Facts about Trauma & PTSD Treatment
Why some therapy methods can be re-traumatising
This article was written initially by Venka de Rooij for Mad World Summit magazine to highlight the danger of re-traumatising therapy like counselling. For this very reason, Venka uses non-traumatising methods that are gentle, mostly non-verbal, and highly effective. People can be trauma-free in very few sessions.
What is the difference between trauma and PTSD?
When you think of trauma or PTSD, instances of extreme violence may spring to mind. Maybe you associate trauma or PTSD primarily with war veterans, abuse survivors, or victims of serious crimes. You may find it hard to believe someone who has lived an “ordinary” life can experience or suffer from the effects of trauma or PTSD.
What causes trauma & PTSD?
Trauma can be caused by an incident in which you experience fear, helplessness, and horror - an assault, an accident, the sudden death of a loved one, severe bullying, or a traumatic medical procedure. The more frightened and helpless you feel, the more likely you are to be traumatised. Unsurprisingly, 1 in 2 people experience trauma at some point in their life, and around 20% of those will develop PTSD (Post Traumatic Stress Disorder)
How can trauma affect your life?
As a psychotherapist and clinical hypnotherapist, I see many people who are seeking help with anxiety, depression, overeating, insomnia, chronic illness, unstable relationships, or addictions.
Often reminders of the trauma are ignored by either consciously suppressing memories or unconsciously repressing them through by distractions. Distractions can be food, work, alcohol, drinks, drugs, sex, pornography, gambling, internet, or computer games. Trauma often anchors people in the past without allowing them to understand why they continue to have certain feelings and why they behave the way they do. So you feel stuck.
What is Post Traumatic Stress Disorder (PTSD)?
PTSD is a more extreme version of trauma.
- intense emotions
- anger outbursts
- panic attacks
- tense muscles
- withdrawal from specific places or people
You may be reliving the event via vivid flashbacks or nightmares. You may experience emotional numbing, feeling detached, or hopeless. Or you may or try to actively avoid places, people, or thoughts that remind you of the traumatic event. You may always be scanning surroundings for signs of danger, have difficulty concentrating or focusing, feel irritable, have anger outbursts, have sleeping difficulties, or feel guilty about the event.
Physical symptoms of trauma & PTSD:
- agitation or excitability
- heart palpations
The effects of trauma and PTSD can be devastating as it can affect your ability to study, work, or hold down a job.
PTSD is not a mental health disorder; it is a psychological injury.
When trauma occurs, the Hippocampus – the part of the brain that helps process memories – doesn't time-stamp the memory as an event from the past. In other words, the traumatic event causes a filing error to take place in the person's memory.
To explain this, let's think of a 'to be filed' document tray. You've been too busy to complete all your filing one day, so you drop it in the tray. Each day you're too busy to do that filing, but the overflowing tray reminds you it needs to be done, and it makes you anxious. When you finally try to do the filing, you realise there are no reference numbers, you don't know who to ask for help, and you can't read the documents, so back it goes in the tray. This cycle will continue until you ask someone for help. Someone who understands the documents and knows where they should be filed, or at the very least, can help you find out what you need to know to file them correctly.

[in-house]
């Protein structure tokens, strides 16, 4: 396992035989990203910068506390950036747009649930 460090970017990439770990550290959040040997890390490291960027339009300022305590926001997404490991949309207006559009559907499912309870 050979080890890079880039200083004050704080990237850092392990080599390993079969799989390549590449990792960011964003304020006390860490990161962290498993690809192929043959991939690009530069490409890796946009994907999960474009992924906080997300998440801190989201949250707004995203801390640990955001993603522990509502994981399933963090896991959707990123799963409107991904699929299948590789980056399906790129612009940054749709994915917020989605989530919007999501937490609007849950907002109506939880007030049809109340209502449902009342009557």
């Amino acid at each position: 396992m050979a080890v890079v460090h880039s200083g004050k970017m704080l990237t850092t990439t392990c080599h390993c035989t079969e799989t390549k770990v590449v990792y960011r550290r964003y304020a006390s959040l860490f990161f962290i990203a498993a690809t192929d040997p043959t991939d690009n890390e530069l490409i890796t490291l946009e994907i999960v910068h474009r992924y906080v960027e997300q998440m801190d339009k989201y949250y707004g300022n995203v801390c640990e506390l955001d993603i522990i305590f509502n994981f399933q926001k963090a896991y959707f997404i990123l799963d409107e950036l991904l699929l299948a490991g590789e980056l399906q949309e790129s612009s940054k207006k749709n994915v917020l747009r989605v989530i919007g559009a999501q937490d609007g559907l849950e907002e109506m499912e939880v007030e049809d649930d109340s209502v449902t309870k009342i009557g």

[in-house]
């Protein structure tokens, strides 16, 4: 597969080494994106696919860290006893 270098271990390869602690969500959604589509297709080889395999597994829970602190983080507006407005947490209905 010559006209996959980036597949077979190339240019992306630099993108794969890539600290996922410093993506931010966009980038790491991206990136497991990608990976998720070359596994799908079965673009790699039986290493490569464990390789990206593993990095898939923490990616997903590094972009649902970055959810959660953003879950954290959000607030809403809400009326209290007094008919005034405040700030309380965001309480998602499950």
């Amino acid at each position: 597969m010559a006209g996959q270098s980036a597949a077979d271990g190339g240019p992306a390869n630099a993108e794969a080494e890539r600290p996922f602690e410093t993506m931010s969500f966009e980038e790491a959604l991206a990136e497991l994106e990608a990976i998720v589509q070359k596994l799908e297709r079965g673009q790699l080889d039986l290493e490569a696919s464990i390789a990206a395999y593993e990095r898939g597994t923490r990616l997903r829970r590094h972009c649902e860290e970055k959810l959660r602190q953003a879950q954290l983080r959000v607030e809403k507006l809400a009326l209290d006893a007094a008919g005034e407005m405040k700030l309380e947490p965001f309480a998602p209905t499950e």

Why traditional counselling is re-traumatising
One of the first steps you may try to recover from PTSD is talking therapy. However talking therapy or counselling, where you are consciously engaged in discussing traumatic memories or experiences, can actually re-traumatise you. This makes sense, as talking through a traumatic event also makes you relive it. Talking reinforces the neurological pathways involved with the fight and flight response, leading the brain to sense that the past threat is still present now.
A new intellectual understanding may be accomplished by discussing the event, but the brain is unable to process this new perception. So when this happens, it will revert to its dysfunctional ‘threat’ patterns.
A non re-traumatising treatment for trauma and PTSD
So how can you work through PTSD and trauma without talking about the event itself? To reprocess traumatic memories, I use clinical hypnotherapy, psychotherapy and a treatment known as Bi Lateral Analysis Stimulation Technique (BLAST), a more supportive, faster and less clinical version of the more well-known EMDR (Eye Movement Desensitization and Reprocessing) psychotherapy technique.
BLAST belongs to a group of new treatments called Amygdala Depotentation/Desensitising Techniques (ADTs). These treatments are largely non-verbal and therefore non re-traumatising. These are a gentle yet extremely effective treatment. Using repeated right-left (bilateral) stimulation of the brain, clients review aspects of the traumatic memory while tracking my back and forth light-pen movements with their eyes. The combination of bilateral stimulation and other psychotherapy techniques provides new insights and understanding and replaces negative thoughts with positive ones. BLAST stimulates the Hippocampus to ‘time-stamp’ the memory. So the brain can file the memory correctly. Once the trauma is processed correctly, the intense emotions disappear and the traumatic event becomes a distant memory.